Frost/Nixon is the latest film in the illustrious career of actor / director Ron Howard. Howard is slowly moving his way top the elite directors in Hollywood, but I really think he could have done more with such a powerful story. In my mind, this was an Oscar contender for picture of the year, but the film only showed flashes of brilliance that was not sustained throughout.
Frost/Nixon is a retelling of the true story behind a series of television interviews between David Frost (played by Michael Sheen) and former US president Richard Nixon (played by Frank Langella). The film starts out with actual news footage of the time, relating to the Watergate cover-up scandal. Frost is a talk show host with shows in Australia and England, and from what the movie depicts, sort of decides on a whim that he is going to interview Richard Nixon. He secures the interviews with Nixon after brokering a deal through Swifty Lazar (played by Toby Jones) for $600,000. On his flight to California, Frost starts flirting with the lovely Caroline Cushing (played by Rebecca Hall), who evolves into his right-hand bitch.
James Reston, Jr. (played by Sam Rockwell), Bob Zelnick (played by Oliver Platt), and John Birt (played by Matthew Macfadyen) do all the background work for Frost's interview questions - they make up Frost's "corner" - while Frost galavants around with Cushing to various events to rub elbows with big wigs and sponsors. Throughout the interview scenes, it really felt like a boxing match, with each fighter having their respective corner that they received aid from. In Nixon's "corner" was Jack Brennan (played by Kevin Bacon), and Diane Sawyer (played by Kate Jennings Grant). Brennan was essentially Nixon's main adviser, and wanted nothing more than the former president to have his legacy restored, and his name publicly cleared.
In the film, Frost is depicted as a free spirit, almost like Austin Powers I would say, who really does not take these interviews seriously until the final stage, which revolved around the Watergate scandal. His major concern was insuring that he had a good time, and that the project would receive adequate funding, with small glimmers of actual concern about the quality of the interviews. Nixon is portrayed fairly accurately from what history says about him, as a somewhat charming, arrogant, long-winded, powerful man. Admittedly, I felt a bit anxious before the film went into the first day of filming the interviews, which is good - it is what they wanted me to feel after all this build up and preparation. The movie all lead up to the final interview - the Watergate interview - but the most powerful scene is a phone call that occurs the Friday prior to this final showdown.
Langella steals the show. From his Nixon accent, to his mannerisms and swagger, he did Nixon beautifully. Typically I am very weary when films actually show the face of famous / political icons, let alone when they have them in a leading role; the worry is always that the actor won't be able to pull it off, and it will bring down the quality of the picture, but Langella knocked this shit out of the park. Rockwell and Platt gave strong and real roles aiding the Frost campaign, and Bacon was his usual brilliant self. These three gentlemen did a banging job in their supporting roles.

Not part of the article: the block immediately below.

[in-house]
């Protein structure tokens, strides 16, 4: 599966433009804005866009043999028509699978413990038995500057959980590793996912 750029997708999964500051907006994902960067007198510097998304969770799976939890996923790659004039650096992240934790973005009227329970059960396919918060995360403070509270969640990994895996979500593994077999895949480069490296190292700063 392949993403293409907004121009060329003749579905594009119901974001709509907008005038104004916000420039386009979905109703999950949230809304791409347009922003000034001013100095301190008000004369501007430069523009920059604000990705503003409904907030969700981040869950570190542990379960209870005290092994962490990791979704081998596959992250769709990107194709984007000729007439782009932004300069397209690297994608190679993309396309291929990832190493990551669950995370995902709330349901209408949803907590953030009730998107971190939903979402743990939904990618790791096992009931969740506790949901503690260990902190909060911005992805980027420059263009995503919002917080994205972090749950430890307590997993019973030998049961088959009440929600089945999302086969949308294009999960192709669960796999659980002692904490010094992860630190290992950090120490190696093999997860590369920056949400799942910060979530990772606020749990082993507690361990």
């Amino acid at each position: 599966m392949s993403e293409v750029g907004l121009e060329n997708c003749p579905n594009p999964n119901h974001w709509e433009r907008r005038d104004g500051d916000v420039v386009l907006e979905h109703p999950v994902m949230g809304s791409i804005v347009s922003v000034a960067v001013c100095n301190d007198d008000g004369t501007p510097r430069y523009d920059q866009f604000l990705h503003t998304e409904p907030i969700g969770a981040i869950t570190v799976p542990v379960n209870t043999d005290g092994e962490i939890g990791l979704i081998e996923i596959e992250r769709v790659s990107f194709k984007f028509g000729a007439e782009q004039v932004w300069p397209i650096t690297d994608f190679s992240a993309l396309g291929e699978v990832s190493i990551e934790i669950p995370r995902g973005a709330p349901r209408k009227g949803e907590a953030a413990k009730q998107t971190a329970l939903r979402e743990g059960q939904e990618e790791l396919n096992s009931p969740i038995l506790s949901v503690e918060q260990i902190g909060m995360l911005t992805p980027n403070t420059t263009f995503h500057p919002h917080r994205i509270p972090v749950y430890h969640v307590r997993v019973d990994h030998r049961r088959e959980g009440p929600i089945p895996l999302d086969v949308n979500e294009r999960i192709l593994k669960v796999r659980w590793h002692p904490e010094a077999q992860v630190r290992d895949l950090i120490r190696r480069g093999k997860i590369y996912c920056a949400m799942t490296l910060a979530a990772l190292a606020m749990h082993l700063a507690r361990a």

The thorn in my side is the role of Frost - maybe it was just the character, maybe it was Sheen, or maybe it was a combination of the two - but this is where I think the film lacked intensity. Understandably, if that is how Frost acted in reality, then that is how he should be depicted in the film, but his character just didn't do it for me. In my opinion, this role would have been better suited by a Philip Seymour Hoffman or Leonardo DiCaprio - with the right make up, they could have both easily pulled it off. Even though I understand it was the Langella / Sheen tandem that played the lead roles in the Frost/Nixon plays, Sheen just did not feel right for this. That being said, they could have cut out many of his "playboy" type scenes, and just honed in on the interviews themselves, but then you'd ask why would we need to see the film, and not just watch the interviews? I don't have a good answer to this question.
Frost/Nixon was a let down in my book. Worth seeing, for certain, but you too may feel some of the wind knocked out of your sails when you get through it. It is a pity because there was the potential for greatness here, and it just felt like it bottomed out. The final point that I will bring up are the character interviews throughout the film. Occasionally there would be a cut scene where one of the characters in the film would fill in some gaps that the movie left out, but they didn't use the real people from the event, they used the actors (in character) from the film. Why didn't they use the actual people from the event? The people in these interviews were the people from the Frost corner, and they are all still alive - including Frost. Certainly it would be more expensive, but with this caliber of film you either go big or you go home.